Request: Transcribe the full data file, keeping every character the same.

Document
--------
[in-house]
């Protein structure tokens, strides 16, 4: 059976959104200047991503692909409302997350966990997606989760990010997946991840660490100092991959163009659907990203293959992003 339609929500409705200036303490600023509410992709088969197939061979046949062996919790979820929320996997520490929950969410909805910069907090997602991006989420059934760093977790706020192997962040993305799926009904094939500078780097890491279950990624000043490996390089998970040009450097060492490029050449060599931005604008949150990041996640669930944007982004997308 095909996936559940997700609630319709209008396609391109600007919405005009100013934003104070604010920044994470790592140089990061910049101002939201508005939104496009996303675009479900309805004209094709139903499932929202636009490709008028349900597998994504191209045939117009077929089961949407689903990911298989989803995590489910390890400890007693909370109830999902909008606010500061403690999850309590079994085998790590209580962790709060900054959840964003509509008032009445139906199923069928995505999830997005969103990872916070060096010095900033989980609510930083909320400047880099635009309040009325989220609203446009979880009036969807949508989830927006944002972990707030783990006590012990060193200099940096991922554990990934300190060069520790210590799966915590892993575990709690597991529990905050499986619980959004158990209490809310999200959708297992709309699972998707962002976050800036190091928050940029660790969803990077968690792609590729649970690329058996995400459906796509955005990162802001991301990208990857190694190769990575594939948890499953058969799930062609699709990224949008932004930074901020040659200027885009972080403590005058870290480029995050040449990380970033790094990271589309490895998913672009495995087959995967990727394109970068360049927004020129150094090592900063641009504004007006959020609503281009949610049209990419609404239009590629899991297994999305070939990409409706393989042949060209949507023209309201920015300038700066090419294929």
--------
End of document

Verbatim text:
[in-house]
């Protein structure tokens, strides 16, 4: 059976959104200047991503692909409302997350966990997606989760990010997946991840660490100092991959163009659907990203293959992003 339609929500409705200036303490600023509410992709088969197939061979046949062996919790979820929320996997520490929950969410909805910069907090997602991006989420059934760093977790706020192997962040993305799926009904094939500078780097890491279950990624000043490996390089998970040009450097060492490029050449060599931005604008949150990041996640669930944007982004997308 095909996936559940997700609630319709209008396609391109600007919405005009100013934003104070604010920044994470790592140089990061910049101002939201508005939104496009996303675009479900309805004209094709139903499932929202636009490709008028349900597998994504191209045939117009077929089961949407689903990911298989989803995590489910390890400890007693909370109830999902909008606010500061403690999850309590079994085998790590209580962790709060900054959840964003509509008032009445139906199923069928995505999830997005969103990872916070060096010095900033989980609510930083909320400047880099635009309040009325989220609203446009979880009036969807949508989830927006944002972990707030783990006590012990060193200099940096991922554990990934300190060069520790210590799966915590892993575990709690597991529990905050499986619980959004158990209490809310999200959708297992709309699972998707962002976050800036190091928050940029660790969803990077968690792609590729649970690329058996995400459906796509955005990162802001991301990208990857190694190769990575594939948890499953058969799930062609699709990224949008932004930074901020040659200027885009972080403590005058870290480029995050040449990380970033790094990271589309490895998913672009495995087959995967990727394109970068360049927004020129150094090592900063641009504004007006959020609503281009949610049209990419609404239009590629899991297994999305070939990409409706393989042949060209949507023209309201920015300038700066090419294929």